Now that the locals of Chabahil and Dholagiti have tasted success with their protests, the residents of other localities could also join the bandwagon
Procrastination is the second nature to projects in Nepal, be it the construction of roads, hydropower projects, airports, hospitals, you name it. If the projects were delayed by a few months, that would have been excusable, but when they don’t even get started for years after the contracts are awarded, then something is definitely wrong with the way projects are handled in this country. The delay takes place largely because the concerned authorities are not accountable to anyone, and the beneficiaries, namely the people, are unassertive about their right to a development project. But it seems the people’s patience has run out, as is seen by a sudden spurt in protests by the locals against the constant rescheduling of construction activity in their areas. On Sunday, tired of the constant dust kicked up by the vehicles moving on the gravelled road that runs through Dholagiti, Sunakothi and Chapagaun in Lalitpur, to the south of Kathmandu, the locals finally decided enough is enough and resorted to halting vehicular movement on the six-kilometre road stretch. They have made it clear that the blockade will not be lifted unless the authorities expedite the construction of the road, which is part of the Kanti Highway, the shortest route that links the capital with Hetauda in the Tarai. The locals seem to have adopted the tactic, incited by the accomplishment, only a few days earlier, of the people residing along the dusty Chabahil-Sankhu road in compelling the contractor to blacktop the road.
Delay in project implementation not only invites inconveniences and health hazards to the people, it also involves cost overruns, which a cash-strapped country like ours can ill-afford. Things would have moved much faster in this country if the concerned authorities acted promptly to sort out the problems that surface in the execution of a project, big or small. The 11-km Ring Road expansion project from Koteswor to Kalanki serves as a good example of how indifference on the part of our authorities and concerned departments dragged it over six years, something that would have taken less than six months in China to build. For instance, it took the Nepal Electricity Authority more than a year just to relocate the electricity poles, before the Chinese technicians could start work.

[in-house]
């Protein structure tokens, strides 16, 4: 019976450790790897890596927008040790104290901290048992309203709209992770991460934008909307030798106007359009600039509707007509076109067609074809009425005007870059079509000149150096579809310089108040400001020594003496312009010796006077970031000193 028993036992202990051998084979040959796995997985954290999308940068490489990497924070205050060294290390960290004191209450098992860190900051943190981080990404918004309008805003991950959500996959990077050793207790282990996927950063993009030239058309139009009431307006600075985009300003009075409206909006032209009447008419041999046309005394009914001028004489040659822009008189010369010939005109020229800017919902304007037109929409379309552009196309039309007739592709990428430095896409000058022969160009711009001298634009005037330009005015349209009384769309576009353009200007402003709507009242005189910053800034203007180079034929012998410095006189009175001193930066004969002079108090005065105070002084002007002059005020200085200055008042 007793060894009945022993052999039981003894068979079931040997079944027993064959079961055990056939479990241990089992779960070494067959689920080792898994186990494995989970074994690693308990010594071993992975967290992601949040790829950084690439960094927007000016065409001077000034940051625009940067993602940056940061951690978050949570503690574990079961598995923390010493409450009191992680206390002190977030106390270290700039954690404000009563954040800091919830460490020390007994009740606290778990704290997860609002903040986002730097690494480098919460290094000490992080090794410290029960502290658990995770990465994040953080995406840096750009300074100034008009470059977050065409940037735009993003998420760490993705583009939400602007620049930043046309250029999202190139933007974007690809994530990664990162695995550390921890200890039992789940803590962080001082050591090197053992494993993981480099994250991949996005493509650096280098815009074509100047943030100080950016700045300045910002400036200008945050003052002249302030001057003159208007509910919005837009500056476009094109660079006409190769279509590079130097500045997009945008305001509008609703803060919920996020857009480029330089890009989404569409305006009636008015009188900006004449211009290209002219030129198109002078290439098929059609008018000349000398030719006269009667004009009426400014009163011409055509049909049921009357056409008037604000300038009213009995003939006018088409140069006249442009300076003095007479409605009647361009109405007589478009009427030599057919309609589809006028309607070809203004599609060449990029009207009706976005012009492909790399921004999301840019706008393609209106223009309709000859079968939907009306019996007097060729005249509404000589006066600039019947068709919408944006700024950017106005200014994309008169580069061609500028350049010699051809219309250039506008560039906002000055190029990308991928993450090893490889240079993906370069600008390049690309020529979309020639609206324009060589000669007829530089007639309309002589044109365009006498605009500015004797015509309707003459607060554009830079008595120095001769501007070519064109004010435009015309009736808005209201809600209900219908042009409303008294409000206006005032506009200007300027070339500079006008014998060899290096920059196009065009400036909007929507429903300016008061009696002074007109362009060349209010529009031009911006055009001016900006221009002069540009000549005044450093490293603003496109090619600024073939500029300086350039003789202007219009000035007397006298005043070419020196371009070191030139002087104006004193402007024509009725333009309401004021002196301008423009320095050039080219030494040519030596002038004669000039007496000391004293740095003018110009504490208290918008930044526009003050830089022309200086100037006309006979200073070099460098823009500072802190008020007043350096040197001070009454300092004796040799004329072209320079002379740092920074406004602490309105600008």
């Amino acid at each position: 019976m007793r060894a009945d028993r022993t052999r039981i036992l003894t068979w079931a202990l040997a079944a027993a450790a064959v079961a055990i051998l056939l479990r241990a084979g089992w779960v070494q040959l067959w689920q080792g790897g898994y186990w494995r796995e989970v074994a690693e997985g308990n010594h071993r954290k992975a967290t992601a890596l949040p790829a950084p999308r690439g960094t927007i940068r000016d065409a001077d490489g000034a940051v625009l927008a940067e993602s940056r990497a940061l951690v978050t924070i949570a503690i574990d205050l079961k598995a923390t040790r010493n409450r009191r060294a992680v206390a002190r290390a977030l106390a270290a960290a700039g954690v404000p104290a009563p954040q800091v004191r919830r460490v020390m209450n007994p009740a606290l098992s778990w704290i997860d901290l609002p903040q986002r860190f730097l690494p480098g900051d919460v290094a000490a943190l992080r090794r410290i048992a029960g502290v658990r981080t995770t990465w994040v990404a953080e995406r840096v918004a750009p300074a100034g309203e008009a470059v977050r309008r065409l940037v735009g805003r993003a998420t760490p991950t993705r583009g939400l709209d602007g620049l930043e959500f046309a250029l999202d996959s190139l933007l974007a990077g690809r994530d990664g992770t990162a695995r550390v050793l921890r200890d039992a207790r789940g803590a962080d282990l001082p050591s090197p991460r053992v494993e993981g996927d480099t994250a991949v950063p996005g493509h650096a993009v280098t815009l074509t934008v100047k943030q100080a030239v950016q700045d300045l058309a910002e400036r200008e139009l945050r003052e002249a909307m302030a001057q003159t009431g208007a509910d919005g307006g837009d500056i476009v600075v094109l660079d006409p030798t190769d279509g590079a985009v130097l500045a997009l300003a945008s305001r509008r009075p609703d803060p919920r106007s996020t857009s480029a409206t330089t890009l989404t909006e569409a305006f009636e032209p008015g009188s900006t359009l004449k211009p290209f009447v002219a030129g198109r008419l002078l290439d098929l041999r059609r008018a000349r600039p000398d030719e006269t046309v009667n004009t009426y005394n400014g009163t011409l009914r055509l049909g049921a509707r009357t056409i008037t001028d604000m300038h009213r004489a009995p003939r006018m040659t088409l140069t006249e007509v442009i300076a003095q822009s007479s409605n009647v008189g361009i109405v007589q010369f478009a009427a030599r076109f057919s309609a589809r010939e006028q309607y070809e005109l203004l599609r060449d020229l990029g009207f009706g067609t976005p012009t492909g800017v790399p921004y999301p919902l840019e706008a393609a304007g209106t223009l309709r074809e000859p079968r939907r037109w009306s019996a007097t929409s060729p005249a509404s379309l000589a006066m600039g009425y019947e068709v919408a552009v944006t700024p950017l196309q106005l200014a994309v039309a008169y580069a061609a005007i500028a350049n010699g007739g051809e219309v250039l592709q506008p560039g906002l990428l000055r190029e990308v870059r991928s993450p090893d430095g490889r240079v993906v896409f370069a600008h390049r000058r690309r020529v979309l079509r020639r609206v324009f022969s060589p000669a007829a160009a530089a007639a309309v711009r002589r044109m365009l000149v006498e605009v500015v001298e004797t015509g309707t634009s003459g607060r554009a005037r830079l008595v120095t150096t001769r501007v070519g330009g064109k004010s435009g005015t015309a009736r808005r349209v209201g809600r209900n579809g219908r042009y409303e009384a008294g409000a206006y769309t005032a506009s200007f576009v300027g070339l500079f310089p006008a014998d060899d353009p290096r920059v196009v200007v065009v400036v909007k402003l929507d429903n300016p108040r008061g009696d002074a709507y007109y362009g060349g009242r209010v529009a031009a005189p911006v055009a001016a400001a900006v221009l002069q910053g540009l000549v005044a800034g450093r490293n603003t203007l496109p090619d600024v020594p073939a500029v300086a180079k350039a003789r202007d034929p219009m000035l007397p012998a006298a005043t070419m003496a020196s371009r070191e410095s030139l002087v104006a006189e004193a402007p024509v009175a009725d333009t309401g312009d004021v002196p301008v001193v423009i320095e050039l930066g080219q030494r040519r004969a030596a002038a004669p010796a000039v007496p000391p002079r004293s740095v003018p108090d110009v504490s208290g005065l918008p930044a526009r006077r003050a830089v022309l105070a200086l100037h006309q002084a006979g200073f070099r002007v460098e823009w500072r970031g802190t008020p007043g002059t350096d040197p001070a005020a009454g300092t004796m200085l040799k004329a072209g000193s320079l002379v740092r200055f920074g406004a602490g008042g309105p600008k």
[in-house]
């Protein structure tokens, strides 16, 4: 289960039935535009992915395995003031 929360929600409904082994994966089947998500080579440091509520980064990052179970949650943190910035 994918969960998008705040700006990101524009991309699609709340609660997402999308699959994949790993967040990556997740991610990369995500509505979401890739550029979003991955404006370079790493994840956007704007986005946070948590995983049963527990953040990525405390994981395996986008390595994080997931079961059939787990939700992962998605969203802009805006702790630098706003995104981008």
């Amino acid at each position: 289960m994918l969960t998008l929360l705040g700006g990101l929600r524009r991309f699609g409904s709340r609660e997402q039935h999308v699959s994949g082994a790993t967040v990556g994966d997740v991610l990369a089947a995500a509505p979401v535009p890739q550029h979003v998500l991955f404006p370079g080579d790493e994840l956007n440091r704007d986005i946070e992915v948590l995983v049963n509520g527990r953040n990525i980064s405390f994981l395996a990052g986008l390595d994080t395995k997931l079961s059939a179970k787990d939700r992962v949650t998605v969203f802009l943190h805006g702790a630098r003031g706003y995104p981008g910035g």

One may question if the tactic used by the locals at Chapagaun – or Chabahil for that matter – is right. The mob culture is wrong, no doubt, but the people definitely had no option other than to use unruly methods to bear pressure on the authorities to speed up the work that has been stalled for more than two years. One cannot expect the people to be eating dust day and night, with the authorities absolutely indifferent to the plight of the locals. Now that the locals of Chabahil and Dholagiti have tasted success with their protests, it is likely that the residents of other localities – not necessarily limited to the Kathmandu Valley – will also join the bandwagon to put pressure on the authorities to expedite projects. Will this instill responsibility and accountability in our authorities and bring about a new working culture in the country?
The government agencies must raise a awareness campaign nationwide about retinoblastoma, which is a life-threatening eye cancer commonly seen in children and infants. Eye surgeon Dr Sanduk Ruit, one of the founders of Tilganga Institute of Ophthalmology, said due to lack of awareness about the disease, many children are losing their eyesight and, in some cases, even facing death. Every year, more than 5,000 new cases of retinoblastoma are diagnosed worldwide, and one among 20,000 children is diagnosed with this kind of tumour worldwide.
Children in the rural areas of the country suffer the most from this disease due to lack of knowledge. It is not known how many children in the country suffer from this disease, which can be treated if detected at its early stage. It may occur in one or both the eyes. It begins in the retina, the layer of nerve cells lining the black of the eye. It happens when nerve cells in the retina change. However, the disease does not show any symptoms in the initial stage. Marking World Retinoblastoma Awareness Week beginning from May 13, experts have said pregnant and new mothers must be made aware about the life-threatening disease.
A version of this article appears in print on May 15, 2019 of The Himalayan Times.